Poets are typically renowned for their mastery of words, yet few dabble in other art forms away from prose. Bei Dao, whose real name is Zhao Zhenkai, is one of the most influential Chinese poets of the modern era who has made such a leap away from verses, rhyme and meter by embracing photography.
Now, his talent from behind the lens is celebrated with the exhibition "Nil Mirror" unveiled on October 3 at the Hong Kong Contemporary Art Museum's Beijing branch.
The exhibition features 14 photos by Bei Dao over the past decade. His prints tackle different subjects that range from natural sceneries and still life to moving objects.
Bei Dao's photography, like his poetry, possesses a unique sense of beauty. Some of his prints are accentuated by bold colors, while others encompass random objects.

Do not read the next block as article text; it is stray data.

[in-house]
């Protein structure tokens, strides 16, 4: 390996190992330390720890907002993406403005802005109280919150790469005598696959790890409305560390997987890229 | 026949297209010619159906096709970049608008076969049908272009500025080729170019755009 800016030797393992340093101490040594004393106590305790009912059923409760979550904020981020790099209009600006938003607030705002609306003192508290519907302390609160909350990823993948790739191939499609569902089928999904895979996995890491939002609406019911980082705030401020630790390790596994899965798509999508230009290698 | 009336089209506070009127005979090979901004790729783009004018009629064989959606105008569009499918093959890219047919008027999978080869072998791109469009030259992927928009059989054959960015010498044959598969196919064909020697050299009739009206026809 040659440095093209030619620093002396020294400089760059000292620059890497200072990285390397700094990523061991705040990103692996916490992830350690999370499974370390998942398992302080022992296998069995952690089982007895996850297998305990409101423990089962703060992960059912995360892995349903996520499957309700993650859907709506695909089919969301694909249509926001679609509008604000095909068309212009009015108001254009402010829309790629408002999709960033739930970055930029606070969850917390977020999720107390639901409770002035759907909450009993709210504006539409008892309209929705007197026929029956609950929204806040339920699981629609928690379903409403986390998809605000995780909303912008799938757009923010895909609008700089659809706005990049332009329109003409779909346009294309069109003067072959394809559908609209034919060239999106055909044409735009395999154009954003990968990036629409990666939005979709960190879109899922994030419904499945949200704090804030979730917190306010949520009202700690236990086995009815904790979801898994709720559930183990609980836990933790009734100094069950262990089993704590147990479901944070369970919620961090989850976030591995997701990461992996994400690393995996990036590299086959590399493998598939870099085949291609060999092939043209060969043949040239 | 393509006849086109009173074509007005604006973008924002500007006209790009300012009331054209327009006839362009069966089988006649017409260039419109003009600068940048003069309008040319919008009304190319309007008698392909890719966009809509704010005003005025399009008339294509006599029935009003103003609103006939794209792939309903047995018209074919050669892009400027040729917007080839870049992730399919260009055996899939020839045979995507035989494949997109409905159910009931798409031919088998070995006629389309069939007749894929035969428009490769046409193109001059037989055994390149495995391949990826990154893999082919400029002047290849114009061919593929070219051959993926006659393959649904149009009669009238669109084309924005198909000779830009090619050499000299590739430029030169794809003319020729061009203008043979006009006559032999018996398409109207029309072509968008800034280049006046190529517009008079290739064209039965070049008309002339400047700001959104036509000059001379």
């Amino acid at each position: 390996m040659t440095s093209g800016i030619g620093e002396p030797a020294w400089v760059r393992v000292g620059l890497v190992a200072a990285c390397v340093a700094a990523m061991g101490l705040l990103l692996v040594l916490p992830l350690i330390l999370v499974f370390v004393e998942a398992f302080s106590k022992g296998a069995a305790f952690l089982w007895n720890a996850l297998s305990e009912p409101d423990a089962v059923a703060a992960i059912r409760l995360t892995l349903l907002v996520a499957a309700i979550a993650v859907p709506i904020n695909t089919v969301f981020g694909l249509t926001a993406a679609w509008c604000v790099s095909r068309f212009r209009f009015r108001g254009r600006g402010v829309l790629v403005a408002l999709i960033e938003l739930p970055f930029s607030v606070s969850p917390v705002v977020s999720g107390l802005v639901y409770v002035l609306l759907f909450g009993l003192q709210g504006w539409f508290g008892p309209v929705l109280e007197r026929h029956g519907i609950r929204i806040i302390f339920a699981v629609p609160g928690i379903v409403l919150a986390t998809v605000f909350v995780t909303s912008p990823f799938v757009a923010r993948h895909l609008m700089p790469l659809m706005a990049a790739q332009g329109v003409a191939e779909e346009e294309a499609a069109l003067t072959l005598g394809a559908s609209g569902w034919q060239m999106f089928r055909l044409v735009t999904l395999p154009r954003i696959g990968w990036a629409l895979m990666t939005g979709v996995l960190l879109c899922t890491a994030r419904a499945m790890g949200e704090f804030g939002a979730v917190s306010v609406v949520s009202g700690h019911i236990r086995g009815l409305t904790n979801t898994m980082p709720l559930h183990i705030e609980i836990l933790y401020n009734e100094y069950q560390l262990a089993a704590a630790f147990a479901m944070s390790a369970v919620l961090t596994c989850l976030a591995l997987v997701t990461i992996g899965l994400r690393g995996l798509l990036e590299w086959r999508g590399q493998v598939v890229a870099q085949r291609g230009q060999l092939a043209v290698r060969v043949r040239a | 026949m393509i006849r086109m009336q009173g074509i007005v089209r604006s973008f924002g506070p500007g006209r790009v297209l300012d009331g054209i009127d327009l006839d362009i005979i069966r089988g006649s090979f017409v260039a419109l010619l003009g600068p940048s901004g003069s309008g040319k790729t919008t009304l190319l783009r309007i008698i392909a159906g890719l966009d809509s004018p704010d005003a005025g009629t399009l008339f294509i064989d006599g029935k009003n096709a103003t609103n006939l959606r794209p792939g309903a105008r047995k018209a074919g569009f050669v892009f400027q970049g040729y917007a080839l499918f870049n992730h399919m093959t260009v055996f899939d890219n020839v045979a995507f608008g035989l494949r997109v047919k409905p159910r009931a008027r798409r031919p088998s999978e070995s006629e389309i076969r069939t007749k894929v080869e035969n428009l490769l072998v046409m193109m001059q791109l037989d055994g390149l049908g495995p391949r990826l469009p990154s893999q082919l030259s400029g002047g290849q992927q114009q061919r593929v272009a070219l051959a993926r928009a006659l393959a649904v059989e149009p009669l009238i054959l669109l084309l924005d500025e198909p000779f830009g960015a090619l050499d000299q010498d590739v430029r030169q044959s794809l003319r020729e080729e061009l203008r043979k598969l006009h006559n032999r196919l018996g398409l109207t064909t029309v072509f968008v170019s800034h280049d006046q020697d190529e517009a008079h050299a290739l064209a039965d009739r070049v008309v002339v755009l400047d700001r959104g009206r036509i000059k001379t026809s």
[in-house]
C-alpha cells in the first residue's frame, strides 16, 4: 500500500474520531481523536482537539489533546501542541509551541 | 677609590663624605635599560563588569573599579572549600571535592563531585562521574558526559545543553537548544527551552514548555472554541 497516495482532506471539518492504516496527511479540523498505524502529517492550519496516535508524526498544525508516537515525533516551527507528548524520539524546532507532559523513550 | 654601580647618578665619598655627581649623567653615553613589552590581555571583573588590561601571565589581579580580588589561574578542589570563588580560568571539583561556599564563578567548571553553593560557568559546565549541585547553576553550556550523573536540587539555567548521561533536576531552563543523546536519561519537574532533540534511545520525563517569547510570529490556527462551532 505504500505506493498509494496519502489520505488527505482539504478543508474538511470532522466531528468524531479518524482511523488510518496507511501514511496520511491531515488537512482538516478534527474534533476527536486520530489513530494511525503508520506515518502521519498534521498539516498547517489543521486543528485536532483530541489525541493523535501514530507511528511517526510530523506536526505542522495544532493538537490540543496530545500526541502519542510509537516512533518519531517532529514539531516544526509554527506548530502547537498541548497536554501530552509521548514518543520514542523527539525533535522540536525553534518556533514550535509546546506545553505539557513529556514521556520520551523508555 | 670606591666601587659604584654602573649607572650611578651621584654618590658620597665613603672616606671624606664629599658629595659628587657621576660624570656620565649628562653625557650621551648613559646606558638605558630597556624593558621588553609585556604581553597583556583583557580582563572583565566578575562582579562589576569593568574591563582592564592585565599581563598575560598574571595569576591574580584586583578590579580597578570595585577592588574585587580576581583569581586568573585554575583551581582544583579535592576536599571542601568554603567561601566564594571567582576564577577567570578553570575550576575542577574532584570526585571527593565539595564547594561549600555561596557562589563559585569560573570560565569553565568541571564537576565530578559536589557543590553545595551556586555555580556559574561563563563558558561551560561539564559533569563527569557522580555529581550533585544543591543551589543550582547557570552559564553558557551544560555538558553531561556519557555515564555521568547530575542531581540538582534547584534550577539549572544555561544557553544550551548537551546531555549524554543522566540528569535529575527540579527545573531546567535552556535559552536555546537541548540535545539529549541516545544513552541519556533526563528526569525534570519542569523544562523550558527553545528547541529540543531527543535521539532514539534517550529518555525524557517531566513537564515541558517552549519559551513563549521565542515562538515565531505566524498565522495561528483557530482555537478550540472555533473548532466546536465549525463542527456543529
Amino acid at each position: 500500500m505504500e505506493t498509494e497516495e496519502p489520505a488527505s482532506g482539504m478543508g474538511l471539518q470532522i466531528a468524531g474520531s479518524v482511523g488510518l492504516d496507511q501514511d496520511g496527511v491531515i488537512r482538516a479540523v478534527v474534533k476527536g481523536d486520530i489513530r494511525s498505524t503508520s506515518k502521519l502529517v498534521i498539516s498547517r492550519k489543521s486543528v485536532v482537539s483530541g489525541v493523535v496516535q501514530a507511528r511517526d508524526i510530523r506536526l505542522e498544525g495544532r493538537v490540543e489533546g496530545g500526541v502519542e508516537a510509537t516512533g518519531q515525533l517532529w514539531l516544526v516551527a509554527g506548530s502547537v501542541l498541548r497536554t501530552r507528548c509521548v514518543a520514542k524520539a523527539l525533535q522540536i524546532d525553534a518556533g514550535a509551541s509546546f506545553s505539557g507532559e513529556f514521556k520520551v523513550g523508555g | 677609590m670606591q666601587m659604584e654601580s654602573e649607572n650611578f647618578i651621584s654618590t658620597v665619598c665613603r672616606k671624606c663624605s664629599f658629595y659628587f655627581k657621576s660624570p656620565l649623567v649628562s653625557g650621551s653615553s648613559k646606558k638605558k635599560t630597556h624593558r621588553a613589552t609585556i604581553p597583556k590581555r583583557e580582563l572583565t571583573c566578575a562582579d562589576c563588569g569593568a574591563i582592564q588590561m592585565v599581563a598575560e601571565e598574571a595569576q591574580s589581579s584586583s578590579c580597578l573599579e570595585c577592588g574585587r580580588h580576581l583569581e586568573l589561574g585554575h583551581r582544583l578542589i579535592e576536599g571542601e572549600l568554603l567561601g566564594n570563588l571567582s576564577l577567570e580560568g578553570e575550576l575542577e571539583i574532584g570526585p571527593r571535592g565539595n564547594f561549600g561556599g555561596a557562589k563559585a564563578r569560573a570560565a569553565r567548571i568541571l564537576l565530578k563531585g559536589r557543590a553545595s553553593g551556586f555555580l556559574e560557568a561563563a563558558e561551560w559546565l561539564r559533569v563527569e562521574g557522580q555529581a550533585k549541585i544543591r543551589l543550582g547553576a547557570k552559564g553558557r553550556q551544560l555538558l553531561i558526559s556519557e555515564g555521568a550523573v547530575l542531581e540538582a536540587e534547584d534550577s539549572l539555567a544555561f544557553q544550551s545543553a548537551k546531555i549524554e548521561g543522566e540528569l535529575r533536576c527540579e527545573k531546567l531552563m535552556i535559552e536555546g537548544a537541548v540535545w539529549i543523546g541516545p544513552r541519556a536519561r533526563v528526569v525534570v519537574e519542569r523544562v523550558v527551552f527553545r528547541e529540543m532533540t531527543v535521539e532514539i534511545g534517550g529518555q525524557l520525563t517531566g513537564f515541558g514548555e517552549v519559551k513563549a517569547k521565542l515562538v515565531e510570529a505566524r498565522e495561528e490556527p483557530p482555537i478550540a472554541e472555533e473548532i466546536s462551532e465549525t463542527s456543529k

Yet all these works shares one trait in common: though they might appear blurred, they stand out as real, gripping snapshots of beauty through abstractism.
Bei Dao himself admits, his mentor for photography is fellow poet and late American Allen Ginsberg, whose influences can be readily identified by visitors familiar with Beat Generation pioneer.
"He suggested to never use the flash in photography because it threatens to compress the whole space into a flat surface that lacks any real atmosphere," said Bei Dao.
When: Until November 2
Where: Hong Kong Contemporary Art Museum (Beijing), 798 Art District, 4 Jiuxianqiao Lu, Chaoyang district